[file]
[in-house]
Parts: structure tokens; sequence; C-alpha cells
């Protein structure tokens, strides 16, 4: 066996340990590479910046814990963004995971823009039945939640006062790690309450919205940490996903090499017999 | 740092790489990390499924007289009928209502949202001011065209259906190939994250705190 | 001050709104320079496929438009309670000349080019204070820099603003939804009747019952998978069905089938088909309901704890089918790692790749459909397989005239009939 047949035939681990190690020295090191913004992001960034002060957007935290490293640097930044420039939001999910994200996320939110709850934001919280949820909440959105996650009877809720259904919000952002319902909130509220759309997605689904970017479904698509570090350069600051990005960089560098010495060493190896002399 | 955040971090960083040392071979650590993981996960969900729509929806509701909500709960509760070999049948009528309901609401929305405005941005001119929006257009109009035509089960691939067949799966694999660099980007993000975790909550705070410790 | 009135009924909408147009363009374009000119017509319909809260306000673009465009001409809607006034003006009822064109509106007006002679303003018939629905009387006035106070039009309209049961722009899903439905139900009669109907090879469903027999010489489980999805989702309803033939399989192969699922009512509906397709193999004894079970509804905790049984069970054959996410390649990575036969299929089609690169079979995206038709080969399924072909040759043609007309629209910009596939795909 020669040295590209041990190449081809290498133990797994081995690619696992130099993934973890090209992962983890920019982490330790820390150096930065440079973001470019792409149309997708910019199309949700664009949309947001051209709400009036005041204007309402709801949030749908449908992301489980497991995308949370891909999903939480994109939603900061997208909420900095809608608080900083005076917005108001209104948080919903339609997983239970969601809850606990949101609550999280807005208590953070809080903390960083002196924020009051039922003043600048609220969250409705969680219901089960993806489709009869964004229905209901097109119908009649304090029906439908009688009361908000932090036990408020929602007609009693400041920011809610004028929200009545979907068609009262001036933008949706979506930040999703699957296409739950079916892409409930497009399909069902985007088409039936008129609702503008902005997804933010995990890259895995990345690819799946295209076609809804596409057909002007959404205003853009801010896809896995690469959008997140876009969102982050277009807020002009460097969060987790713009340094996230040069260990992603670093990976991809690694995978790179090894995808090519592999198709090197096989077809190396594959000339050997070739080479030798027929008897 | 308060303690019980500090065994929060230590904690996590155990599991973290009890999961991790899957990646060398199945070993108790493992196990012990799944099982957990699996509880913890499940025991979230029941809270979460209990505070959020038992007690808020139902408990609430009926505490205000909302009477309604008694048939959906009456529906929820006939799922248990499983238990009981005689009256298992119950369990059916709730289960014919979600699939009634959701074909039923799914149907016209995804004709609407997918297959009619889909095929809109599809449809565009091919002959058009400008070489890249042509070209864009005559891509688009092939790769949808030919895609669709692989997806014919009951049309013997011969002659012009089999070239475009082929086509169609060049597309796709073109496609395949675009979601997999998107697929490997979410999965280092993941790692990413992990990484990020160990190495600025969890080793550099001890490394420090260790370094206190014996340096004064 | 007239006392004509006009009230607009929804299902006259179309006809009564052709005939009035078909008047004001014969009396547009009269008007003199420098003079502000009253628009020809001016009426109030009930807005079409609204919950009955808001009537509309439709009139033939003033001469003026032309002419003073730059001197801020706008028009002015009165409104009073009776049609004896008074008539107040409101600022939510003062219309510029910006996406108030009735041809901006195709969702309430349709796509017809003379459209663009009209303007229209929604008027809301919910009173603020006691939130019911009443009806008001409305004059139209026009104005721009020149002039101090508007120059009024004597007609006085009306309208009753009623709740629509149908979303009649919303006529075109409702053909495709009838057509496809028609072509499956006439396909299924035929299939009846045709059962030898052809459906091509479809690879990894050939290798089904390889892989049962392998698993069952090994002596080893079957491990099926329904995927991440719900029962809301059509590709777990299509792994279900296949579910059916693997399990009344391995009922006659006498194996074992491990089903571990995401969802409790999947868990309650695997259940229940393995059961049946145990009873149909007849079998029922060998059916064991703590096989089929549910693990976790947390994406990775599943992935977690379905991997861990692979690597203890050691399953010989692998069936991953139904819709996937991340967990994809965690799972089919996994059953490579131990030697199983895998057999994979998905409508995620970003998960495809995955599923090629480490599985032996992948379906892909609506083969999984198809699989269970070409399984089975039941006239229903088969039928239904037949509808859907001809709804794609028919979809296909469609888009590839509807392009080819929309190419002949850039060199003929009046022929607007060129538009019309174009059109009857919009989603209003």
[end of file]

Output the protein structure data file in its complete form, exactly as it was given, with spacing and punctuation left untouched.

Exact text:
[in-house]
Parts: structure tokens; sequence; C-alpha cells
């Protein structure tokens, strides 16, 4: 066996340990590479910046814990963004995971823009039945939640006062790690309450919205940490996903090499017999 | 740092790489990390499924007289009928209502949202001011065209259906190939994250705190 | 001050709104320079496929438009309670000349080019204070820099603003939804009747019952998978069905089938088909309901704890089918790692790749459909397989005239009939 047949035939681990190690020295090191913004992001960034002060957007935290490293640097930044420039939001999910994200996320939110709850934001919280949820909440959105996650009877809720259904919000952002319902909130509220759309997605689904970017479904698509570090350069600051990005960089560098010495060493190896002399 | 955040971090960083040392071979650590993981996960969900729509929806509701909500709960509760070999049948009528309901609401929305405005941005001119929006257009109009035509089960691939067949799966694999660099980007993000975790909550705070410790 | 009135009924909408147009363009374009000119017509319909809260306000673009465009001409809607006034003006009822064109509106007006002679303003018939629905009387006035106070039009309209049961722009899903439905139900009669109907090879469903027999010489489980999805989702309803033939399989192969699922009512509906397709193999004894079970509804905790049984069970054959996410390649990575036969299929089609690169079979995206038709080969399924072909040759043609007309629209910009596939795909 020669040295590209041990190449081809290498133990797994081995690619696992130099993934973890090209992962983890920019982490330790820390150096930065440079973001470019792409149309997708910019199309949700664009949309947001051209709400009036005041204007309402709801949030749908449908992301489980497991995308949370891909999903939480994109939603900061997208909420900095809608608080900083005076917005108001209104948080919903339609997983239970969601809850606990949101609550999280807005208590953070809080903390960083002196924020009051039922003043600048609220969250409705969680219901089960993806489709009869964004229905209901097109119908009649304090029906439908009688009361908000932090036990408020929602007609009693400041920011809610004028929200009545979907068609009262001036933008949706979506930040999703699957296409739950079916892409409930497009399909069902985007088409039936008129609702503008902005997804933010995990890259895995990345690819799946295209076609809804596409057909002007959404205003853009801010896809896995690469959008997140876009969102982050277009807020002009460097969060987790713009340094996230040069260990992603670093990976991809690694995978790179090894995808090519592999198709090197096989077809190396594959000339050997070739080479030798027929008897 | 308060303690019980500090065994929060230590904690996590155990599991973290009890999961991790899957990646060398199945070993108790493992196990012990799944099982957990699996509880913890499940025991979230029941809270979460209990505070959020038992007690808020139902408990609430009926505490205000909302009477309604008694048939959906009456529906929820006939799922248990499983238990009981005689009256298992119950369990059916709730289960014919979600699939009634959701074909039923799914149907016209995804004709609407997918297959009619889909095929809109599809449809565009091919002959058009400008070489890249042509070209864009005559891509688009092939790769949808030919895609669709692989997806014919009951049309013997011969002659012009089999070239475009082929086509169609060049597309796709073109496609395949675009979601997999998107697929490997979410999965280092993941790692990413992990990484990020160990190495600025969890080793550099001890490394420090260790370094206190014996340096004064 | 007239006392004509006009009230607009929804299902006259179309006809009564052709005939009035078909008047004001014969009396547009009269008007003199420098003079502000009253628009020809001016009426109030009930807005079409609204919950009955808001009537509309439709009139033939003033001469003026032309002419003073730059001197801020706008028009002015009165409104009073009776049609004896008074008539107040409101600022939510003062219309510029910006996406108030009735041809901006195709969702309430349709796509017809003379459209663009009209303007229209929604008027809301919910009173603020006691939130019911009443009806008001409305004059139209026009104005721009020149002039101090508007120059009024004597007609006085009306309208009753009623709740629509149908979303009649919303006529075109409702053909495709009838057509496809028609072509499956006439396909299924035929299939009846045709059962030898052809459906091509479809690879990894050939290798089904390889892989049962392998698993069952090994002596080893079957491990099926329904995927991440719900029962809301059509590709777990299509792994279900296949579910059916693997399990009344391995009922006659006498194996074992491990089903571990995401969802409790999947868990309650695997259940229940393995059961049946145990009873149909007849079998029922060998059916064991703590096989089929549910693990976790947390994406990775599943992935977690379905991997861990692979690597203890050691399953010989692998069936991953139904819709996937991340967990994809965690799972089919996994059953490579131990030697199983895998057999994979998905409508995620970003998960495809995955599923090629480490599985032996992948379906892909609506083969999984198809699989269970070409399984089975039941006239229903088969039928239904037949509808859907001809709804794609028919979809296909469609888009590839509807392009080819929309190419002949850039060199003929009046022929607007060129538009019309174009059109009857919009989603209003």